Studies of adolescent brain development have influenced debates on issues such as the constitutionality of the juvenile death penalty, if sentencing juveniles to life without the possibility of parole is moral, to whether states should raise the legal driving age, to permitting minors to obtain an abortion without parental consent. In this lecture, Prof. Steinberg will examine whether burgeoning research on adolescent brain development should influence legal policy.
Prof. Laurence Steinberg, PhD, Distinguished University Professor and Laura H. Carnell Professor of Psychology at Temple University will offer an overview of the major changes in brain structure and function that take place during adolescence, and discuss what we do, and do not, gain with respect to our understanding of adolescence from neuroscience beyond what we already know from behavioral science. After applying this analysis to the specific case of adolescent criminal culpability, he will consider how developmental neuroscience might influence questions concerning the drawing of legal age boundaries more generally.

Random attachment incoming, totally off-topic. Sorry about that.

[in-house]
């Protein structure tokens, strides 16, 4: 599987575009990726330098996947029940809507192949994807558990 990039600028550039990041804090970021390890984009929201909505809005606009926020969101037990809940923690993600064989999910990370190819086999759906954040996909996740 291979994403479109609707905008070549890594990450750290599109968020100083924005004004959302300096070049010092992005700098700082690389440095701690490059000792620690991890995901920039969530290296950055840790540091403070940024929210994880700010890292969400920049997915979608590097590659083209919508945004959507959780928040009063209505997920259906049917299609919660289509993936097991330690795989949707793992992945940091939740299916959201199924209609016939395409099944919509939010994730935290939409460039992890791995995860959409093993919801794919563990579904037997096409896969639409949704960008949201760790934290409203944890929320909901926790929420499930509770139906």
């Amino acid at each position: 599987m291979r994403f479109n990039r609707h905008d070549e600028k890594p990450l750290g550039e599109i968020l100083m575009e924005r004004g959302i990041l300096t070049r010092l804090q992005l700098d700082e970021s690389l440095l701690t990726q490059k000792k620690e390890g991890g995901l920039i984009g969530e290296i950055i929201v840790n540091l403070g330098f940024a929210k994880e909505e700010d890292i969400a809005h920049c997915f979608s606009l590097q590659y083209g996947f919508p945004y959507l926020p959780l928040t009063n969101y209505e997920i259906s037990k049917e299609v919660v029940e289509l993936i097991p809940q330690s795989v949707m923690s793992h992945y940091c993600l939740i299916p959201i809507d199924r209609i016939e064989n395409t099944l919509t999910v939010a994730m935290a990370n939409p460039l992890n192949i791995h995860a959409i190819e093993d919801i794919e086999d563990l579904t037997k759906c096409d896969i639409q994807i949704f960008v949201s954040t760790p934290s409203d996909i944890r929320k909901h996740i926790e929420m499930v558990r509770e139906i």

Commentators include Susanna Blumenthal, JD, Ph.D., Associate Professor of Law and History University of Minnesota and A. David Redish, PhD, Professor, Department of Neuroscience University of Minnesota. Moderators include Michael Georgieff, MD, Professor of Pediatrics and Child Psychology; Steve Kelley, JD, Senior Fellow, Humphrey School of Public Affairs; and Akshay Rao, PhD, Professor, Carlson School of Management
Thursday, November 15, 2012
Coffman Memorial Union Theater